Some of the black people reading this may be wondering why I’m making this an “issue.” I’ll tell you why. It’s because I routinely see black readers in coffee shops, libraries, book stores, and in airports, reading books written by white authors, but I don’t see the practice being reciprocated.

I often visit Facebook reading groups and see avid black readers discussing (and in some cases boasting) about the books they’ve read that are written by white authors. Black readers in many of these groups urge other black readers to expand their reading taste by reading books written by non-blacks…but, I don’t see that practice being reciprocated by white readers either. How do I know? Because, I am a member of a few Facebook reading groups that are predominantly white, and I have NEVER seen white readers issuing any “expand your reading taste” pep talks or “read a book by a black author” literary challenges to each other.

So, with all of that hands-on experience and non-scientific market research in my back pocket, I still find myself stumped by a very challenging question…why don’t white readers routinely—or even occasionally—read books written by black authors?

White people, that’s not a rhetorical question. I really want to know because I’m confused. I know y’all enjoy listening to music by black performers—I don’t hear country music being played during timeouts at professional basketball and football games. What I hear is hip-hop music—the most “urban” of all music forms—blaring through arena speakers.

I know white people enjoy the entertainment provided by their favorite black athletes—LeBron James and Stephen Curry jerseys sell faster than water bottles in the desert. Denzel Washington and Will Smith are two of the highest paid actors in Hollywood, so I know exceptional thespians are getting the crossover love.

Hell, if it weren’t for the support of white people, Barack Obama wouldn’t have become the first African-American President of the United States—proof that even politicians can have crossover appeal.

It doesn’t take a rocket scientist to see that the common thread between singers, athletes, and actors is that they are all entertainers in some form or fashion. So, I’m left wondering if white people are only comfortable supporting blacks when the service provided is some form of entertainment. Do white people realize that writing is a form of entertainment? In fact, I can make a cogent argument that writing is the most cerebral form of entertainment. Yet, white readers avoid books written by black authors like the pages were laced with cyanide. Why?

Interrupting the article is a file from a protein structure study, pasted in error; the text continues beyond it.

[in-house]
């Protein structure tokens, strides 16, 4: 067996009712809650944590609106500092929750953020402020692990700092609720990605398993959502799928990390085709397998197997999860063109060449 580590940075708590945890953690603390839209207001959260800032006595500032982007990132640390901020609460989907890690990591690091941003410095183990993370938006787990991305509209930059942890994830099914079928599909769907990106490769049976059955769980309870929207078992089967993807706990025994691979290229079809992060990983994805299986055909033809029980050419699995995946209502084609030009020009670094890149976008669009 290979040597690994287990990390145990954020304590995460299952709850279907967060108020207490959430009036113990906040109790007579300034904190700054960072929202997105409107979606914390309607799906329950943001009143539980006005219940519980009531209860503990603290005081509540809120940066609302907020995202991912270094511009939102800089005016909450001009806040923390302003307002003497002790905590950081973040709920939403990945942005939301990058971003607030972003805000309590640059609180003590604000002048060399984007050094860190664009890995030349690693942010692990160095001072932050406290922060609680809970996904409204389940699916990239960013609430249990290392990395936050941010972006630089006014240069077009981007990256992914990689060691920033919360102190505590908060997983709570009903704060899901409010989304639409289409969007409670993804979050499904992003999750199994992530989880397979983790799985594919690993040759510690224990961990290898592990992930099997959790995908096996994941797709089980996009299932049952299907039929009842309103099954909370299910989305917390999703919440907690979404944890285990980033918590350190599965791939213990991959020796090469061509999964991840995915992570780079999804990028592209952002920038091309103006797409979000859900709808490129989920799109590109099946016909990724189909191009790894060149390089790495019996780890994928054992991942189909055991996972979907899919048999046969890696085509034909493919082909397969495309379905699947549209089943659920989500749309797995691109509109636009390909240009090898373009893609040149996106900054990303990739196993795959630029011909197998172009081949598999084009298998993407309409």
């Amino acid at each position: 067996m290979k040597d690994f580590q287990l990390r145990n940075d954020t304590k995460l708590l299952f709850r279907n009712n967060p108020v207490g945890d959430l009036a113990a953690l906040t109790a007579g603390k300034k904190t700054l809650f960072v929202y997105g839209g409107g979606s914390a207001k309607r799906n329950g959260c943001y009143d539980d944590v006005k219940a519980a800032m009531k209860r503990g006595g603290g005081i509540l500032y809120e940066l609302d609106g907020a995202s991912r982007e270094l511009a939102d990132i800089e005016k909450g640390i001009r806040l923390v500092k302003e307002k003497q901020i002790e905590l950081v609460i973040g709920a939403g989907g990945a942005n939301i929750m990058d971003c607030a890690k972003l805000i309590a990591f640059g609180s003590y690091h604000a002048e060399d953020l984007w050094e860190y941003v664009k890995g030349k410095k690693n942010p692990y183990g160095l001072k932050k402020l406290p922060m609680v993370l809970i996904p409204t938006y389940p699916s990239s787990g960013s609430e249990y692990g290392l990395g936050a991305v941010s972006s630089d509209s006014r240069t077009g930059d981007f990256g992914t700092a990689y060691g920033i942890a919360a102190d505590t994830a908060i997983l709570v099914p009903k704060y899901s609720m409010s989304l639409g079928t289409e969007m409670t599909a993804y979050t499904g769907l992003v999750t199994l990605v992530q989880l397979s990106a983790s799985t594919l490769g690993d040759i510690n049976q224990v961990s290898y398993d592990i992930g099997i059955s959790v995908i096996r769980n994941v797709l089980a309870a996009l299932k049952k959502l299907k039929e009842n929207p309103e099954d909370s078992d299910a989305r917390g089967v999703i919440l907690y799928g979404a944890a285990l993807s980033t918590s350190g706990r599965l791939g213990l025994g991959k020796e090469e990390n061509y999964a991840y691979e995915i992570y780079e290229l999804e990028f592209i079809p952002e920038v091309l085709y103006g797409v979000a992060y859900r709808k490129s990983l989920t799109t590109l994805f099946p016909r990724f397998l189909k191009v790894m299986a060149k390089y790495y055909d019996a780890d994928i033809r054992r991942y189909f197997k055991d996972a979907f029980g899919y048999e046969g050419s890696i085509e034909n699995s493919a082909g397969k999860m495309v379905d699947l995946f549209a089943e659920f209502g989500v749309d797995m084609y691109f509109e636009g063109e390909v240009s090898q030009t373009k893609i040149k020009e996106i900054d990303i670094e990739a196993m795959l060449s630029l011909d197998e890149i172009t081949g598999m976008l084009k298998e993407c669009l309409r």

The only thing I’ve seen in my forty-six years on this earth that rivals this phenomenon is the scarcity of little white girls playing with black baby dolls. Meanwhile, black folk have routinely purchased blonde hair, blue-eyed, Barbie dolls for decades. When was the last time you saw a white parent buying or encouraging their child to play with a black baby doll? Don’t spend too much time thinking about that right now…that question was rhetorical.

Let me be clear, it’s not my intent to cause some type of race war with this article. It’s also not my intent to try to beg white readers to read my books (if that was the case then I would have changed the Sleepy Carter character to a white man and inked a lucrative publishing deal for the series four years ago). Readers who have followed my career can attest that sitting around waiting for a “break” has never been my style. I take great pride in my work ethic and “hustle” skills. I take even more pride in my faith. Even without crossover success, God has sustained me to the point that after being laid off from a six-figure job in 2009 during the recession, I haven’t had to return to Corporate America. But, don’t get it twisted, just because I believe God will always “have my back” that doesn’t mean my willingness to address things that others ignore has dissipated.

My primary objective with this piece is to evoke thought and facilitate constructive dialogue between readers of all races. And the diverse audience of the Reading in Black and White blog seems to be the perfect forum to cast a spotlight on this literary pink elephant.